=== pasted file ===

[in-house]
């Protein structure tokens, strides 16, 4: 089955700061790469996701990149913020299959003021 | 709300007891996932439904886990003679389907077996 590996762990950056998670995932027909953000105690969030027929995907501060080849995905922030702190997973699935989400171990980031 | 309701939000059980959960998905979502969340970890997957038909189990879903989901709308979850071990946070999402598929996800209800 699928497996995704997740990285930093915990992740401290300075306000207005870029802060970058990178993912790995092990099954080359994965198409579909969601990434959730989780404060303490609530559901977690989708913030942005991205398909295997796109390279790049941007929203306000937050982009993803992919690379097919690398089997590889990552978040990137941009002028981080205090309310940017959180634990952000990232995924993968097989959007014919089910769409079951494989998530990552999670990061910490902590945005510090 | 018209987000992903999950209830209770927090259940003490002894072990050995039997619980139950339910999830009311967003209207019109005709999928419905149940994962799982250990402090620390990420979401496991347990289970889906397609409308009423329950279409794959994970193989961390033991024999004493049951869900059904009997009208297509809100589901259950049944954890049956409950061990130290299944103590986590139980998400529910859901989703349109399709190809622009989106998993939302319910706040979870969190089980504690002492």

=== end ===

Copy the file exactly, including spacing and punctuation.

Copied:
[in-house]
């Protein structure tokens, strides 16, 4: 089955700061790469996701990149913020299959003021 | 709300007891996932439904886990003679389907077996 590996762990950056998670995932027909953000105690969030027929995907501060080849995905922030702190997973699935989400171990980031 | 309701939000059980959960998905979502969340970890997957038909189990879903989901709308979850071990946070999402598929996800209800 699928497996995704997740990285930093915990992740401290300075306000207005870029802060970058990178993912790995092990099954080359994965198409579909969601990434959730989780404060303490609530559901977690989708913030942005991205398909295997796109390279790049941007929203306000937050982009993803992919690379097919690398089997590889990552978040990137941009002028981080205090309310940017959180634990952000990232995924993968097989959007014919089910769409079951494989998530990552999670990061910490902590945005510090 | 018209987000992903999950209830209770927090259940003490002894072990050995039997619980139950339910999830009311967003209207019109005709999928419905149940994962799982250990402090620390990420979401496991347990289970889906397609409308009423329950279409794959994970193989961390033991024999004493049951869900059904009997009208297509809100589901259950049944954890049956409950061990130290299944103590986590139980998400529910859901989703349109399709190809622009989106998993939302319910706040979870969190089980504690002492």